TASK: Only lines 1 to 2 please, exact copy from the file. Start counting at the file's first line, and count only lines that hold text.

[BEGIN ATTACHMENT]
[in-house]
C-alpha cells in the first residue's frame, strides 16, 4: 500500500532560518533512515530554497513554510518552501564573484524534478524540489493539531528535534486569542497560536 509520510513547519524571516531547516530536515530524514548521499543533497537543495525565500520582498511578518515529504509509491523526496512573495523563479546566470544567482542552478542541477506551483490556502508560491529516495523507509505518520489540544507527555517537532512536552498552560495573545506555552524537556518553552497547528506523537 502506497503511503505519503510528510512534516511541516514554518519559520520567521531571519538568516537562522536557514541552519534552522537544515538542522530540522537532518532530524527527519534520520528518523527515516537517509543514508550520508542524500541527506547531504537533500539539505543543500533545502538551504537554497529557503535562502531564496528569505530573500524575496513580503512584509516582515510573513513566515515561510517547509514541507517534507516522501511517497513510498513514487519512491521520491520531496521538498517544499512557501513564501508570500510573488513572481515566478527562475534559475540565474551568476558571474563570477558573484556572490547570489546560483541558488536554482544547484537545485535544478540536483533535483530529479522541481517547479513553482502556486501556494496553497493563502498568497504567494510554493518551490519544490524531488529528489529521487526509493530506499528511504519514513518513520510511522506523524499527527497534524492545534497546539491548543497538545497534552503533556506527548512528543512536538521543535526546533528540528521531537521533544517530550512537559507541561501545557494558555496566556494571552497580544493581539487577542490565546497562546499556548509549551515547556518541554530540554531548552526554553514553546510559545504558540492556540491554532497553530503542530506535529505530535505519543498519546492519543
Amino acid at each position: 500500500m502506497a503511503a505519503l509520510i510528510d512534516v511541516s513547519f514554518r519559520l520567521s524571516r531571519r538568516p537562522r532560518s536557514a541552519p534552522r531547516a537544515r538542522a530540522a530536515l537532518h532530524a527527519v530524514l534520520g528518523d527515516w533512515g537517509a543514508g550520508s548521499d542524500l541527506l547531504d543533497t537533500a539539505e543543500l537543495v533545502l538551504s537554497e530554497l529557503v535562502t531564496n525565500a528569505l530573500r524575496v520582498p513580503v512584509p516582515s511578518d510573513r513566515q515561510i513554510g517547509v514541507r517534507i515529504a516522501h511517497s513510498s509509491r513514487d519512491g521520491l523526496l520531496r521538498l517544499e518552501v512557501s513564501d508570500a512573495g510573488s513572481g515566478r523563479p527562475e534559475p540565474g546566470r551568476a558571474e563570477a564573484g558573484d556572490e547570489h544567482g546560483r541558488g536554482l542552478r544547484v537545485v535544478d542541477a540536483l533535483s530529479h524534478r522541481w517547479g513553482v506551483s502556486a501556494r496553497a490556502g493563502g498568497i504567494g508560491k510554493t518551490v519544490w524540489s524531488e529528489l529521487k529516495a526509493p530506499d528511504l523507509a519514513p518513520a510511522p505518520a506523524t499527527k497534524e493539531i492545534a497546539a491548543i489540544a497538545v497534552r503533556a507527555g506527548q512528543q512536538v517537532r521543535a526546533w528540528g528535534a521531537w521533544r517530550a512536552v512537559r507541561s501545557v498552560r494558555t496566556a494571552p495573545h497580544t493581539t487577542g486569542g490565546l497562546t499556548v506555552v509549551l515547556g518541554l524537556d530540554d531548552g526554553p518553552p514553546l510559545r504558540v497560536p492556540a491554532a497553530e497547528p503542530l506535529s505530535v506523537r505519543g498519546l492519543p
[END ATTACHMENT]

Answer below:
[in-house]
C-alpha cells in the first residue's frame, strides 16, 4: 500500500532560518533512515530554497513554510518552501564573484524534478524540489493539531528535534486569542497560536 509520510513547519524571516531547516530536515530524514548521499543533497537543495525565500520582498511578518515529504509509491523526496512573495523563479546566470544567482542552478542541477506551483490556502508560491529516495523507509505518520489540544507527555517537532512536552498552560495573545506555552524537556518553552497547528506523537 502506497503511503505519503510528510512534516511541516514554518519559520520567521531571519538568516537562522536557514541552519534552522537544515538542522530540522537532518532530524527527519534520520528518523527515516537517509543514508550520508542524500541527506547531504537533500539539505543543500533545502538551504537554497529557503535562502531564496528569505530573500524575496513580503512584509516582515510573513513566515515561510517547509514541507517534507516522501511517497513510498513514487519512491521520491520531496521538498517544499512557501513564501508570500510573488513572481515566478527562475534559475540565474551568476558571474563570477558573484556572490547570489546560483541558488536554482544547484537545485535544478540536483533535483530529479522541481517547479513553482502556486501556494496553497493563502498568497504567494510554493518551490519544490524531488529528489529521487526509493530506499528511504519514513518513520510511522506523524499527527497534524492545534497546539491548543497538545497534552503533556506527548512528543512536538521543535526546533528540528521531537521533544517530550512537559507541561501545557494558555496566556494571552497580544493581539487577542490565546497562546499556548509549551515547556518541554530540554531548552526554553514553546510559545504558540492556540491554532497553530503542530506535529505530535505519543498519546492519543